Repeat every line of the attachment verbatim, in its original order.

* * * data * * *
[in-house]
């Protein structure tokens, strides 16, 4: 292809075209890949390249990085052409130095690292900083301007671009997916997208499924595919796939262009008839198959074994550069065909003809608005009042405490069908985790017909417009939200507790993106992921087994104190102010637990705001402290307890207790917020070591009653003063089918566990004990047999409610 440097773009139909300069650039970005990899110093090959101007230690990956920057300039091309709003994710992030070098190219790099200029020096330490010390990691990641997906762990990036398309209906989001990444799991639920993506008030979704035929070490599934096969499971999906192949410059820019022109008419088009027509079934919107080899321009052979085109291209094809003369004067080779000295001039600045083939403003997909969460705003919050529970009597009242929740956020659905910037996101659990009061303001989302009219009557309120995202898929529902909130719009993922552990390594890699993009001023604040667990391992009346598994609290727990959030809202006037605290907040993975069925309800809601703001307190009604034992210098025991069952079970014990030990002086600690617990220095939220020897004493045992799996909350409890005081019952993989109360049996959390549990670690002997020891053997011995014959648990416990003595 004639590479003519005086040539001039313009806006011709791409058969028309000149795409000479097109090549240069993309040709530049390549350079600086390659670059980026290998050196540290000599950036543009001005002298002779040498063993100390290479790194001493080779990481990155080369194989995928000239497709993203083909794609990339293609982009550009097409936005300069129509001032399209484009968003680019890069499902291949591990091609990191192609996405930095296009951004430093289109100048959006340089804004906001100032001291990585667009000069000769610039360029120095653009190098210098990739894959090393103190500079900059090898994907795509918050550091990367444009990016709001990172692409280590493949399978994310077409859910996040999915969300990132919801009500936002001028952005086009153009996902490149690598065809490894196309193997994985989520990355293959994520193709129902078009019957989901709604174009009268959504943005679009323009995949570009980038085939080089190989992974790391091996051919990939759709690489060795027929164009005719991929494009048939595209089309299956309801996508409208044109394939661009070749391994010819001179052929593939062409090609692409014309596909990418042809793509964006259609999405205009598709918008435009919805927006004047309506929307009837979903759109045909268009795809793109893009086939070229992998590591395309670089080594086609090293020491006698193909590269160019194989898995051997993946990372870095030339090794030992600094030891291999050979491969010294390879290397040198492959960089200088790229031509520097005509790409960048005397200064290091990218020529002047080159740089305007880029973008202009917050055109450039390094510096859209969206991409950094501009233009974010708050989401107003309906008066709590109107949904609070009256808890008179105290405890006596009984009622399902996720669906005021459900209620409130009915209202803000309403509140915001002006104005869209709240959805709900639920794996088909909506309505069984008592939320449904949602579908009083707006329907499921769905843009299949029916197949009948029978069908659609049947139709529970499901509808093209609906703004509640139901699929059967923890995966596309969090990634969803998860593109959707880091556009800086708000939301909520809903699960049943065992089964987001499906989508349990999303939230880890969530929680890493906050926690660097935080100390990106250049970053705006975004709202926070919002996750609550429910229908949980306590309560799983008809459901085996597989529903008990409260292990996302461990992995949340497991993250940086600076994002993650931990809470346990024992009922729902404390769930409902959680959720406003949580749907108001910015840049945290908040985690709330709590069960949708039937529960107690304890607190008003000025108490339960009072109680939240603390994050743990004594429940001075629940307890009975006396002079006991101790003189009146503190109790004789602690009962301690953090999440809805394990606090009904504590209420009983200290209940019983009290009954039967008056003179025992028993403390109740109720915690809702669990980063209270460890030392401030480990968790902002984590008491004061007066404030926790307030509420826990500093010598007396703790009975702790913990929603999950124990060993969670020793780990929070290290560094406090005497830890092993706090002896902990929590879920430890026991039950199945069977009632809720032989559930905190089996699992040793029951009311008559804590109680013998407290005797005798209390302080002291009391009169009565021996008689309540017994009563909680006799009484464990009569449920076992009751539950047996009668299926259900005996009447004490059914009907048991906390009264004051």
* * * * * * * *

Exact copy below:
[in-house]
């Protein structure tokens, strides 16, 4: 292809075209890949390249990085052409130095690292900083301007671009997916997208499924595919796939262009008839198959074994550069065909003809608005009042405490069908985790017909417009939200507790993106992921087994104190102010637990705001402290307890207790917020070591009653003063089918566990004990047999409610 440097773009139909300069650039970005990899110093090959101007230690990956920057300039091309709003994710992030070098190219790099200029020096330490010390990691990641997906762990990036398309209906989001990444799991639920993506008030979704035929070490599934096969499971999906192949410059820019022109008419088009027509079934919107080899321009052979085109291209094809003369004067080779000295001039600045083939403003997909969460705003919050529970009597009242929740956020659905910037996101659990009061303001989302009219009557309120995202898929529902909130719009993922552990390594890699993009001023604040667990391992009346598994609290727990959030809202006037605290907040993975069925309800809601703001307190009604034992210098025991069952079970014990030990002086600690617990220095939220020897004493045992799996909350409890005081019952993989109360049996959390549990670690002997020891053997011995014959648990416990003595 004639590479003519005086040539001039313009806006011709791409058969028309000149795409000479097109090549240069993309040709530049390549350079600086390659670059980026290998050196540290000599950036543009001005002298002779040498063993100390290479790194001493080779990481990155080369194989995928000239497709993203083909794609990339293609982009550009097409936005300069129509001032399209484009968003680019890069499902291949591990091609990191192609996405930095296009951004430093289109100048959006340089804004906001100032001291990585667009000069000769610039360029120095653009190098210098990739894959090393103190500079900059090898994907795509918050550091990367444009990016709001990172692409280590493949399978994310077409859910996040999915969300990132919801009500936002001028952005086009153009996902490149690598065809490894196309193997994985989520990355293959994520193709129902078009019957989901709604174009009268959504943005679009323009995949570009980038085939080089190989992974790391091996051919990939759709690489060795027929164009005719991929494009048939595209089309299956309801996508409208044109394939661009070749391994010819001179052929593939062409090609692409014309596909990418042809793509964006259609999405205009598709918008435009919805927006004047309506929307009837979903759109045909268009795809793109893009086939070229992998590591395309670089080594086609090293020491006698193909590269160019194989898995051997993946990372870095030339090794030992600094030891291999050979491969010294390879290397040198492959960089200088790229031509520097005509790409960048005397200064290091990218020529002047080159740089305007880029973008202009917050055109450039390094510096859209969206991409950094501009233009974010708050989401107003309906008066709590109107949904609070009256808890008179105290405890006596009984009622399902996720669906005021459900209620409130009915209202803000309403509140915001002006104005869209709240959805709900639920794996088909909506309505069984008592939320449904949602579908009083707006329907499921769905843009299949029916197949009948029978069908659609049947139709529970499901509808093209609906703004509640139901699929059967923890995966596309969090990634969803998860593109959707880091556009800086708000939301909520809903699960049943065992089964987001499906989508349990999303939230880890969530929680890493906050926690660097935080100390990106250049970053705006975004709202926070919002996750609550429910229908949980306590309560799983008809459901085996597989529903008990409260292990996302461990992995949340497991993250940086600076994002993650931990809470346990024992009922729902404390769930409902959680959720406003949580749907108001910015840049945290908040985690709330709590069960949708039937529960107690304890607190008003000025108490339960009072109680939240603390994050743990004594429940001075629940307890009975006396002079006991101790003189009146503190109790004789602690009962301690953090999440809805394990606090009904504590209420009983200290209940019983009290009954039967008056003179025992028993403390109740109720915690809702669990980063209270460890030392401030480990968790902002984590008491004061007066404030926790307030509420826990500093010598007396703790009975702790913990929603999950124990060993969670020793780990929070290290560094406090005497830890092993706090002896902990929590879920430890026991039950199945069977009632809720032989559930905190089996699992040793029951009311008559804590109680013998407290005797005798209390302080002291009391009169009565021996008689309540017994009563909680006799009484464990009569449920076992009751539950047996009668299926259900005996009447004490059914009907048991906390009264004051």